1 Bariene Tang (who is the smallest tang currently, but growing fast)
1 High Hat Drum (love this fish; he's hardy, is growing fast, eats everything, and cleans the sandbed)
1 Papuan Toby (who hasn't nipped any fins yet, got him for free from a friend)
1 Melanurus Wrasse (A fully grown male, quite spectacular)
1 Bluehead Wrasse (awesome fish, but destroyed the hermit crabs)
1 Arc Eye Hawkfish (same as above)
1 Sleeper Banded Goby (Amblygobius phalaena) (he keeps my sand perfect and made a burrow right up front in the tank)
2 Ocellaris clowns (a breeding pair)
1 Blue devil damsel (who is the smallest fish in the tank)
2 Yellow tailed blue damsels (who paired off pretty early on)
The fish are fed 2 times a day (Mysid shrimp, and marine cuisine in the morning; Nori and Prime reef at night). All fish (including the two yellow tangs) act normal and eat greedily (all of them have the fish equivalent of a beer gut). I just can't figure out why the red won't go away on the yellow tangs.
<"Something/s stressful"... not likely water quality given the readings you present, the gear you have, the other livestock kept... more likely "something" in the cave they share (e.g. Bristleworm) or themselves interacting... I'd separate the two, only keep one in this system>
Occasionally it seems to be getting better, only to look worse the next time I look at them. I am currently performing a 20% water change, and I will be grabbing some Maracyn 2 in the morning (in case the tangs get worse and I need to move them to quarantine to treat them). Do you have any other suggestions for me? Are there any medicines that would work better than Maracyn 2?
<No medicine/s called for, advised>

Thanks in advance and keep up the good work,
<For review, please peruse the Z. flavescens hlth/dis. FAQs:
and the linked files above. Bob Fenner>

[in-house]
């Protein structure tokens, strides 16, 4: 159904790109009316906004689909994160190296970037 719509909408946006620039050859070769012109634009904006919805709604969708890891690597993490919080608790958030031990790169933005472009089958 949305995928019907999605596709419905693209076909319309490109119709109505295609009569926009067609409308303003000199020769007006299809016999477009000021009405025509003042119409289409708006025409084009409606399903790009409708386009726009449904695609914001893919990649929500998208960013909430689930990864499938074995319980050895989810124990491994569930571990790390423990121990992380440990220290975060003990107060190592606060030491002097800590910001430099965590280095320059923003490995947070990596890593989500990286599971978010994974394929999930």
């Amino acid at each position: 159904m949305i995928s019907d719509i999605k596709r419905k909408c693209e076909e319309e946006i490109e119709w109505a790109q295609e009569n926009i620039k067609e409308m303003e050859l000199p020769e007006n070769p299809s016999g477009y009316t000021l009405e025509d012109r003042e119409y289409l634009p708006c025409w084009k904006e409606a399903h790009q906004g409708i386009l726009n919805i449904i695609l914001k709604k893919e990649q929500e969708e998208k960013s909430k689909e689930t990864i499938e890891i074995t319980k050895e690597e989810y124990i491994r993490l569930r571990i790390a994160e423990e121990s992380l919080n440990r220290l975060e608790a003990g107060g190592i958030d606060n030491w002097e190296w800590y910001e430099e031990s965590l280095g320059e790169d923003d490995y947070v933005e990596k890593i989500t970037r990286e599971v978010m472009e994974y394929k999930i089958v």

Re: Septicemia on my yellow tangs     7/24/12

Dear Bob,
Thank you for answering my question, but I'm still stumped. The 2 yellow tangs show no aggression at all between them, and had lived together in a 75 gallon for about 3 years before I bought them. I actually teach piano and the tank is next to the piano, so I am able to watch them for most of the day and never see aggression.
<Might not be aggression per se, but just stressful to be in company... in the wild this species lives individually or in dozens to a hundred or so individuals in a moving shoal>
 If I do notice aggression I can move all the cichlids out of their 180 gallon tank and turn it into a tang/trigger/puffer/grouper FOWLR. As for the 2 yellow tangs being bothered by a Bristleworm, I do not think that is the case. Right before I added the two yellow tangs to the display I came downstairs at 1:00 in the morning to discover my seagrass filefish (Acreichthys tomentosus) being devoured by a 2 foot worm.
I ended up dismantling the entire display and found the worm hiding in my sandbed. Upon searching Google I found out exactly what it was: a bobbit worm. I was paranoid about having any others like it in my system and I treated the display with Cupramine. Could the septicemia be the result of copper leaching from my live rock?
<Yes; could be a factor>
 I know tangs do not like long term exposure to copper. If there is residual copper should I just continue to run the skimmer, bump water changes to twice weekly, and add a Polyfilter pad (the ones designed to absorb copper and other chemicals)?
I could also run some activated carbon. I ended up buying some Triple Sulfa at the LFS this morning, because they recommended it over the Maracyn 2.
<Please don't apply this... Of no use, and may foul up the bio-make up microbially and hence to all>
 If the tangs get worse (they look somewhat better after last night's water change), should I put them in quarantine (divided from each other since the quarantine is a 30 gallon) and treat them?
<No to treatment>
By the way, I spent about 4 hours going through every FAQ page on WWM about yellow tangs. It was quite the interesting read.